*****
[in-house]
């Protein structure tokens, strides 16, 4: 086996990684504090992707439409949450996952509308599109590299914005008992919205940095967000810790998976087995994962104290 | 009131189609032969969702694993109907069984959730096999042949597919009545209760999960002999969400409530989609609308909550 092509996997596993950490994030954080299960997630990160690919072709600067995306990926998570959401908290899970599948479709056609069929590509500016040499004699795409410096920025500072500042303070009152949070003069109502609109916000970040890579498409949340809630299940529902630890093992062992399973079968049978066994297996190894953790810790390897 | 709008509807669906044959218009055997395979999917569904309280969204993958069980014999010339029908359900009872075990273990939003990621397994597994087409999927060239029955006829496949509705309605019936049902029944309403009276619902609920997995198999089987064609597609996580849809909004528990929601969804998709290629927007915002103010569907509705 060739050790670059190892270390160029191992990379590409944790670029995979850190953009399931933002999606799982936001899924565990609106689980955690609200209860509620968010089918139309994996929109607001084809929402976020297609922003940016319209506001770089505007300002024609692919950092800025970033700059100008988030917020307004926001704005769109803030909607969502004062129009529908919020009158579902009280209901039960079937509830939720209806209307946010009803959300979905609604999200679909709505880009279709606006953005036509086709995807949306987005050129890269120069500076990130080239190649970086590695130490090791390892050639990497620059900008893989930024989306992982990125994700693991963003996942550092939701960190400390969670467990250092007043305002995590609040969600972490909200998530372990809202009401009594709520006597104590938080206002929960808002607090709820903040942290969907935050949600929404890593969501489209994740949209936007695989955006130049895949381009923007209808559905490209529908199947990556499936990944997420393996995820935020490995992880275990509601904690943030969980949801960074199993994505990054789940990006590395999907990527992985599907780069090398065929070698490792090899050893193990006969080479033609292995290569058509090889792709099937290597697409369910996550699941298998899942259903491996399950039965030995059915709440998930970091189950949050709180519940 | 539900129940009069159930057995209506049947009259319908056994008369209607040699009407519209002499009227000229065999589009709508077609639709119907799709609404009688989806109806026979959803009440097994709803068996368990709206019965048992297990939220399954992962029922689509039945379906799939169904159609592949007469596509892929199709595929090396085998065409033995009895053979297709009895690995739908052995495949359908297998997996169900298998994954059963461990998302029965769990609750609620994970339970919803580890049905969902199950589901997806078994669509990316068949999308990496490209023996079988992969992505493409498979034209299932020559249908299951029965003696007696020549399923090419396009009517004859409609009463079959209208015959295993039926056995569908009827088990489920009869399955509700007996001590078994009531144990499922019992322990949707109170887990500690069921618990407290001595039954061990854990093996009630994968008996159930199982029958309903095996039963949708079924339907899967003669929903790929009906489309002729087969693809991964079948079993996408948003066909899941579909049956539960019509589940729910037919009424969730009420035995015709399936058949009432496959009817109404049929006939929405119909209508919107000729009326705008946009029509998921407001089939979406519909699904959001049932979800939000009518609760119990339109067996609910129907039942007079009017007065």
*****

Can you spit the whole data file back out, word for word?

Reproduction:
[in-house]
């Protein structure tokens, strides 16, 4: 086996990684504090992707439409949450996952509308599109590299914005008992919205940095967000810790998976087995994962104290 | 009131189609032969969702694993109907069984959730096999042949597919009545209760999960002999969400409530989609609308909550 092509996997596993950490994030954080299960997630990160690919072709600067995306990926998570959401908290899970599948479709056609069929590509500016040499004699795409410096920025500072500042303070009152949070003069109502609109916000970040890579498409949340809630299940529902630890093992062992399973079968049978066994297996190894953790810790390897 | 709008509807669906044959218009055997395979999917569904309280969204993958069980014999010339029908359900009872075990273990939003990621397994597994087409999927060239029955006829496949509705309605019936049902029944309403009276619902609920997995198999089987064609597609996580849809909004528990929601969804998709290629927007915002103010569907509705 060739050790670059190892270390160029191992990379590409944790670029995979850190953009399931933002999606799982936001899924565990609106689980955690609200209860509620968010089918139309994996929109607001084809929402976020297609922003940016319209506001770089505007300002024609692919950092800025970033700059100008988030917020307004926001704005769109803030909607969502004062129009529908919020009158579902009280209901039960079937509830939720209806209307946010009803959300979905609604999200679909709505880009279709606006953005036509086709995807949306987005050129890269120069500076990130080239190649970086590695130490090791390892050639990497620059900008893989930024989306992982990125994700693991963003996942550092939701960190400390969670467990250092007043305002995590609040969600972490909200998530372990809202009401009594709520006597104590938080206002929960808002607090709820903040942290969907935050949600929404890593969501489209994740949209936007695989955006130049895949381009923007209808559905490209529908199947990556499936990944997420393996995820935020490995992880275990509601904690943030969980949801960074199993994505990054789940990006590395999907990527992985599907780069090398065929070698490792090899050893193990006969080479033609292995290569058509090889792709099937290597697409369910996550699941298998899942259903491996399950039965030995059915709440998930970091189950949050709180519940 | 539900129940009069159930057995209506049947009259319908056994008369209607040699009407519209002499009227000229065999589009709508077609639709119907799709609404009688989806109806026979959803009440097994709803068996368990709206019965048992297990939220399954992962029922689509039945379906799939169904159609592949007469596509892929199709595929090396085998065409033995009895053979297709009895690995739908052995495949359908297998997996169900298998994954059963461990998302029965769990609750609620994970339970919803580890049905969902199950589901997806078994669509990316068949999308990496490209023996079988992969992505493409498979034209299932020559249908299951029965003696007696020549399923090419396009009517004859409609009463079959209208015959295993039926056995569908009827088990489920009869399955509700007996001590078994009531144990499922019992322990949707109170887990500690069921618990407290001595039954061990854990093996009630994968008996159930199982029958309903095996039963949708079924339907899967003669929903790929009906489309002729087969693809991964079948079993996408948003066909899941579909049956539960019509589940729910037919009424969730009420035995015709399936058949009432496959009817109404049929006939929405119909209508919107000729009326705008946009029509998921407001089939979406519909699904959001049932979800939000009518609760119990339109067996609910129907039942007079009017007065």